DEAR DR. DONOHUE: I have psoriatic arthritis. Can you tell me a little about this arthritis? What causes it, and is there a diet I should be on? Would it be better for me to live in a warm climate? ­- S.C.

ANSWER:
For some – more than 7 percent – psoriasis is not just a skin disorder. It’s a combination joint and skin affliction. Peculiarly, the severity of joint disease doesn’t always parallel the severity of skin disease, and in a few – about 15 percent – joint involvement predates skin psoriasis.

It’s reasonable to suppose that the skin and joint manifestations have the same cause or causes. Those causes include genetics. Both manifestations run in families. The immune system is involved in both. And there has to be some environmental factor that activates the illness. The entire picture is anything but clear, but the picture becomes less fuzzy with each passing year.

Psoriatic arthritis behaves like most other kinds of arthritis, with joint swelling and joint pain. Small joints are particularly vulnerable to this form of arthritis – the knuckles nearest the fingernails and toenails, for example. Larger joints, however, don’t escape. The knees and elbows, as well as other such joints, can be involved with it.

I haven’t heard of a particular diet for psoriatic arthritis, nor have I heard that a warm climate eases it. Many arthritics, regardless of the type of arthritis, do feel better when it’s warm. Their joints are more moveable. Before planning to relocate, be sure to stay for a time in a warm climate to see what its effect is on you. The list of useful medicines for psoriatic arthritis grows. For mild cases, NSAIDS are often chosen. Slow-release indomethacin has the attraction of having to be taken only once a day.

Methotrexate, also valuable for skin psoriasis, has been quite successful in treating the joint complications of the illness. Newer drugs, which negate the inflammatory products that stir up arthritis, have recently come to the fore. Examples are Enbrel, Remicade and Humira.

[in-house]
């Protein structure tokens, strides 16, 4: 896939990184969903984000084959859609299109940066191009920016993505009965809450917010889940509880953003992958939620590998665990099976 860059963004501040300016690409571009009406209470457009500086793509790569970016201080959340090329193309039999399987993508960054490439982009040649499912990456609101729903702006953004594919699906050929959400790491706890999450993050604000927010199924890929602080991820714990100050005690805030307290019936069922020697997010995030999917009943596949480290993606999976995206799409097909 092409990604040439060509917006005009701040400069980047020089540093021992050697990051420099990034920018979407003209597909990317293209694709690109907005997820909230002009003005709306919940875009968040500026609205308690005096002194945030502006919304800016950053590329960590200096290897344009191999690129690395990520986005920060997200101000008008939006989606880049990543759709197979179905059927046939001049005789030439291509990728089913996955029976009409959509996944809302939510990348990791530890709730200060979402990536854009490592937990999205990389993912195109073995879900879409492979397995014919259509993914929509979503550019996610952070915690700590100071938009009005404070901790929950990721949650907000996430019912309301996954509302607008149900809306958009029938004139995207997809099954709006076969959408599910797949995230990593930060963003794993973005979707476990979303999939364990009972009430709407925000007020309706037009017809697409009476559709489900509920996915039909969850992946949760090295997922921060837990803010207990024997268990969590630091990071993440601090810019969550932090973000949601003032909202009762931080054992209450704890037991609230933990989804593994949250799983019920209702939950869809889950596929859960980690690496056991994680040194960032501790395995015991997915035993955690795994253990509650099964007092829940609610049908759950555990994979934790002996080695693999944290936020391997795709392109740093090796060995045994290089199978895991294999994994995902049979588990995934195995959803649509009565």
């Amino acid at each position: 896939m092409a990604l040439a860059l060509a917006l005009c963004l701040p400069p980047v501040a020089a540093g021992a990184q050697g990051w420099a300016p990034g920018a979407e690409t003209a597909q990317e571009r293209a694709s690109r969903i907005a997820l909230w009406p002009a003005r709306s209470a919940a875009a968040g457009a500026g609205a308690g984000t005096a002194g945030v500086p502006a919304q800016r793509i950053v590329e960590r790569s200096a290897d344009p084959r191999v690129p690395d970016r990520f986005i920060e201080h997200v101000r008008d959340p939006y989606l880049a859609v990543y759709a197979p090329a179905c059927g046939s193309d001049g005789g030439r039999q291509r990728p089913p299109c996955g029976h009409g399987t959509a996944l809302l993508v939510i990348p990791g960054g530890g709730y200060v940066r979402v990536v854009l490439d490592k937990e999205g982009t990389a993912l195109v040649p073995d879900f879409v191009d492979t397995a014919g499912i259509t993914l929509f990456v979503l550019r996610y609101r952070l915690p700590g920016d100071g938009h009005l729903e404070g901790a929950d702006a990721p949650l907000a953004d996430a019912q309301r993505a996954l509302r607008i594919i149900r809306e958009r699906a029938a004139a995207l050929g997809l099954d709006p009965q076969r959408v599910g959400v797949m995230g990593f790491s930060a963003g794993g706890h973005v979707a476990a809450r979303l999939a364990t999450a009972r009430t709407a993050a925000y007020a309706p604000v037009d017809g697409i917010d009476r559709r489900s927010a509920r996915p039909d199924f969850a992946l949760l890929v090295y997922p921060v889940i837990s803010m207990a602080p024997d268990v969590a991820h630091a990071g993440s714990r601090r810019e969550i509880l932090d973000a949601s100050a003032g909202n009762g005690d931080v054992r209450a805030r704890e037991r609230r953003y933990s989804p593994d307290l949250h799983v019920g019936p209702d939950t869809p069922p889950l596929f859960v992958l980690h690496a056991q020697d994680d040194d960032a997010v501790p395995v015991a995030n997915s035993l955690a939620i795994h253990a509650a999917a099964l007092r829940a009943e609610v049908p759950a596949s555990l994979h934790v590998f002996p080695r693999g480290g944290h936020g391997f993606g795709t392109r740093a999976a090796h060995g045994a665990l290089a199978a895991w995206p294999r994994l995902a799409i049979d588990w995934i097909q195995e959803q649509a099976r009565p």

DEAR DR. DONOHUE: What are the facts on sickle cell anemia? My relative’s infant child has it. I thought this was found here only in African-Americans. We are Caucasian. Will this baby reach adulthood? – T.O.

ANSWER:
Sickle cell anemia is an inherited disease. In North America, African-Americans are the ethnic group having the greatest number of sickle cell patients. However, many other groups carry the sickle cell gene and can develop the illness: Greeks, Italians, Arabs, Turks, Iranians, Egyptians and Asiatic Indians.

To inherit the anemia, an infant must receive a sickle cell gene from the mother and the father. (Having only one gene confers the state known as sickle cell trait, something that usually produces no big troubles.)

Having two genes causes red blood cells to transform from their normal round shape to the shape of a sickle when blood oxygen levels drop, as they often do when the person becomes dehydrated.

Sickled red blood cells are sticky and form plugs that block blood flow through vessels. That leads to death of parts of bone and muscle. It also happens in the digestive tract, where sections can die. Kidneys are often involved in the sickling process. Ulcers might break out on the skin of the lower legs.

When there is widespread sickling, the episode is very painful and must be treated in the hospital with intravenous fluids for hydration. If the red-blood-cell count drops very low, then blood transfusions are required. Pain medicines are essential to ease the great discomfort that comes with these crises.

The drug hydroxyurea is prescribed when a sickle cell patient has frequent sickling crises. Your relative’s baby should make it to adulthood and beyond.

DEAR DR. DONOHUE: What is polydipsia? My 60-year-old brother is said to have it. He also has severe mental problems and lives in a group home. Will this new illness shorten his life? – R.W.

ANSWER:
Polydipsia is drinking prodigious volumes of liquid, often water. It’s not exactly an illness. It’s a sign of an illness. Untreated diabetics have polydipsia because they lose so much fluid in the urine.

Diabetes insipidus, a completely unrelated kind of diabetes, also features polydipsia. That illness also causes a loss of urine in great quantities because the production of the hormone that regulates normal urine output has diminished.

Sometimes polydipsia is a psychological problem. If that’s the case, water intake has to be watched carefully.

If treated, no form of polydipsia should shorten life.

Dr. Donohue regrets that he is unable to answer individual letters, but he will incorporate them in his column whenever possible. Readers may write him or request an order form of available health newsletters at P.O. Box 536475, Orlando, FL 32853-6475.

Readers may also order health newsletters from www.rbmamall.com.


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